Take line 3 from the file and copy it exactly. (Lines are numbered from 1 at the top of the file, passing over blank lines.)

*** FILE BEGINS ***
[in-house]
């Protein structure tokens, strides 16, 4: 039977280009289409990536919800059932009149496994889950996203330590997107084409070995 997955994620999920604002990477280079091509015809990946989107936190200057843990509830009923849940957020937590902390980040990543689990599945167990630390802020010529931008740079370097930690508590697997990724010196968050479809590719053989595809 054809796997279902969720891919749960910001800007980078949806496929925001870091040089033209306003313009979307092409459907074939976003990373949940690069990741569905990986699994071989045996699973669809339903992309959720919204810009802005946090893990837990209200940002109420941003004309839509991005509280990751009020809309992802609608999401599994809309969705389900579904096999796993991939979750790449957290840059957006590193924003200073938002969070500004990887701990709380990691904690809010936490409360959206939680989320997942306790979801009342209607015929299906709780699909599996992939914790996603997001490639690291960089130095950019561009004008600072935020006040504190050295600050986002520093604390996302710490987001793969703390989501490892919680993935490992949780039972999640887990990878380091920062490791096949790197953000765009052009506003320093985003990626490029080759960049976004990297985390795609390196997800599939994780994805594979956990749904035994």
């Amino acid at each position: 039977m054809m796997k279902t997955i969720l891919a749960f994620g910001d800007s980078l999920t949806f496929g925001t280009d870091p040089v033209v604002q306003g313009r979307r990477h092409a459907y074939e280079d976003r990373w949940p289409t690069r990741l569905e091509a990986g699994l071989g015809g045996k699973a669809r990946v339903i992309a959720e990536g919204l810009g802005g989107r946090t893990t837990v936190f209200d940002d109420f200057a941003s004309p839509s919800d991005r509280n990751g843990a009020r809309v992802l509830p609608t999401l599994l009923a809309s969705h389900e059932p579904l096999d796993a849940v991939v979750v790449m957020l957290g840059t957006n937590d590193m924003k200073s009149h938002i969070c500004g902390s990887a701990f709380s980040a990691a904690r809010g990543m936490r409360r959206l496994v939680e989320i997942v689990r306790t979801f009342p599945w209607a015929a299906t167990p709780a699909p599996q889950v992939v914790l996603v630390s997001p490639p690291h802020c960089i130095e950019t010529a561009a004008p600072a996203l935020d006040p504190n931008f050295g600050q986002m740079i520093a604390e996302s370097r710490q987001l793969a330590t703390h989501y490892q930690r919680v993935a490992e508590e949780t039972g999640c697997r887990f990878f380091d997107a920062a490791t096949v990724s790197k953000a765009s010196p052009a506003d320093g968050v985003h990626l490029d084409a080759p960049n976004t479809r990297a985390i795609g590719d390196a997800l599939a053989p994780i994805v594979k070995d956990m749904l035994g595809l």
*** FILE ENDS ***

């Amino acid at each position: 039977m054809m796997k279902t997955i969720l891919a749960f994620g910001d800007s980078l999920t949806f496929g925001t280009d870091p040089v033209v604002q306003g313009r979307r990477h092409a459907y074939e280079d976003r990373w949940p289409t690069r990741l569905e091509a990986g699994l071989g015809g045996k699973a669809r990946v339903i992309a959720e990536g919204l810009g802005g989107r946090t893990t837990v936190f209200d940002d109420f200057a941003s004309p839509s919800d991005r509280n990751g843990a009020r809309v992802l509830p609608t999401l599994l009923a809309s969705h389900e059932p579904l096999d796993a849940v991939v979750v790449m957020l957290g840059t957006n937590d590193m924003k200073s009149h938002i969070c500004g902390s990887a701990f709380s980040a990691a904690r809010g990543m936490r409360r959206l496994v939680e989320i997942v689990r306790t979801f009342p599945w209607a015929a299906t167990p709780a699909p599996q889950v992939v914790l996603v630390s997001p490639p690291h802020c960089i130095e950019t010529a561009a004008p600072a996203l935020d006040p504190n931008f050295g600050q986002m740079i520093a604390e996302s370097r710490q987001l793969a330590t703390h989501y490892q930690r919680v993935a490992e508590e949780t039972g999640c697997r887990f990878f380091d997107a920062a490791t096949v990724s790197k953000a765009s010196p052009a506003d320093g968050v985003h990626l490029d084409a080759p960049n976004t479809r990297a985390i795609g590719d390196a997800l599939a053989p994780i994805v594979k070995d956990m749904l035994g595809l």